May 12, 2014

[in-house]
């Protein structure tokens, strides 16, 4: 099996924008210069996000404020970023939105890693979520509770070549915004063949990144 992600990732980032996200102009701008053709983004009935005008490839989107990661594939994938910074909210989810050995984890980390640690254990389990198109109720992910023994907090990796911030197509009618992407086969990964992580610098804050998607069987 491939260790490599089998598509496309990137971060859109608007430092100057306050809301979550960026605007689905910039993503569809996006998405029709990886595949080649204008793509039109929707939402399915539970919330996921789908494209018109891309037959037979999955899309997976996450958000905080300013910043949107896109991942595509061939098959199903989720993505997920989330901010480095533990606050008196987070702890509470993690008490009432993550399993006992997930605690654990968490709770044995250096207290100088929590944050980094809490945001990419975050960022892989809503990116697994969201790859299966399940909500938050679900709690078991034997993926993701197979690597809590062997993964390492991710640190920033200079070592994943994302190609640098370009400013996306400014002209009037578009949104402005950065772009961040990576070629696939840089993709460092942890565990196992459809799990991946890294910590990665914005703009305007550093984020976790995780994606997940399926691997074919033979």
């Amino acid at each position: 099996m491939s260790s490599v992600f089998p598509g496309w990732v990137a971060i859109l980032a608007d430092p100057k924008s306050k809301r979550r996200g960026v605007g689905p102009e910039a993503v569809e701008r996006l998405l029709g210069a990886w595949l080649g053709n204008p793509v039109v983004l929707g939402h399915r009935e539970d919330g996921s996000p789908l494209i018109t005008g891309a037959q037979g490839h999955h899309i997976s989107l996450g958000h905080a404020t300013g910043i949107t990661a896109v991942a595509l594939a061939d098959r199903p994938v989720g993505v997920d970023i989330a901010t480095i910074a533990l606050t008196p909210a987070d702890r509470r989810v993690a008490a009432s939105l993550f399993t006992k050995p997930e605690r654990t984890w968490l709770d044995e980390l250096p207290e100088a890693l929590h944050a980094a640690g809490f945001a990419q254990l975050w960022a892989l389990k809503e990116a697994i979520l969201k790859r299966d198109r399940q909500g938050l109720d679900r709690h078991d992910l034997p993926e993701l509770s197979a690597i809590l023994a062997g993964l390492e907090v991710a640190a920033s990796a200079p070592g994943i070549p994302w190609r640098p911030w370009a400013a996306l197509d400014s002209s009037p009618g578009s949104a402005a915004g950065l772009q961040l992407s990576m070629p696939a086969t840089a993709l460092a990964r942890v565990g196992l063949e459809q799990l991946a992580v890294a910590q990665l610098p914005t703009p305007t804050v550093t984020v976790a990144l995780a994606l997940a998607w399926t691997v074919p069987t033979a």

Believe it or not, before he was one of the biggest laughing stocks of Hollywood, the butt of cheap jokes among philistines, and the object of forbidden desire among closested redneck homos, Don Johnson was an underground gay icon of sorts, mainly because he played the lead in Rebel Without a Cause (1955) star Sal Mineo’s original gay-themed 1967 play about prison rape, Fortune and Men's Eyes, which was later adapted into a film of the same name in 1971 (although, Johnson did not appear in it). In fact, Johnson’s first role in a film was as the eponymous lead of the largely forgotten counter-culture cult flick The Magic Garden of Stanley Sweetheart (1970) starring alongside flagrantly flaming Fortune and Men's Eyes star Michael Greer (The Gay Deceivers, Messiah of Evil)—a man so gay that he recorded an album entitled ‘Tallulah in Heaven’ where he mimics the voice of queer icon Tallulah Bankhead—and not only does the film include gay undertones, but it also features the Miami Vice star oftentimes naked and even masturbating in a bathtub while reading a disturbing letter written by his mother. Based on the semi-autobiographical 1970 novel of the same name written by Robert T. Westbrook—the son of English-born Jewish gossip columnist Sheilah Graham Westbrook, who is probably best known for writing about Golden Age Hollywood and being the lover of F. Scott Fitzgerald (in fact, she immortalized her relationship with the writer with the book Beloved Infidel, which was adapted into a film in 1959 starring Gregory Peck)—The Magic Garden of Stanley Sweetheart was, among other things, lauded by Andy Warhol of all people as being the film featuring the most accurate depiction of its hyper-hedonistic era, referring to the work as, “the quintessential, most truthful studio-made film about the '60s counterculture.” In fact, Warhol (who was suppose to appear as a ‘freak-out psychiatrist’) and his superstars Ultra Violet, Candy Darling, and Gerard Malanga were actually originally cast in the film, which was advertised in newspapers, but for whatever reason they never actually appeared in the work. While Warhol and his speed-addled superstars did not shoot a single scene for the film, alpha-superstar Joe Dallesandro (Flesh, Blood for Dracula) was hired for one of the lead roles but was fired after the first day after butting heads with the entire film crew, with the stoic sex icon apparently remarking to the assistant director of the film before permanently walking off the set, “I don’t want to give you that kind of pleasure, but you make me feel bad because this is the first job I’ve been fired from. And yet, it makes me feel happy because this is the stupidest film I’ve ever worked on!” Indeed, with its incessant nudity and voyeuristic camera angeles, The Magic Garden of Stanley Sweetheart actually seems like a Paul Morrissey flick had it been produced by Hollywood as opposed to penny-pincher Warhol. Of course, unlike Morrissey’s works, the film also takes a less farcical approach to depicting the counter-culture generation and all its drugged-out degeneracy. Directed by a forgotten TV hack who worked on television series like Alfred Hitchcock Presents (1959-1962) and Mission: Impossible (1966-1971), The Magic Garden of Stanley Sweetheart is like the more lurid little brother film to Midnight Cowboy (1969), albeit more immature but also more melodramatically tragic. The sordid story of a young would-be-filmmaker and all-around mentally weak loser who is addicted to masturbation and nihilism who falls in with a ‘sexually liberated’ counter-culture crowd, only to become all the more perverted and nihilistic, not to mention drug addicted, The Magic Garden of Stanley Sweetheart is less a cautionary tale than a portrait of a ‘wasted’ generation that unwittingly sold its soul to rock n roll.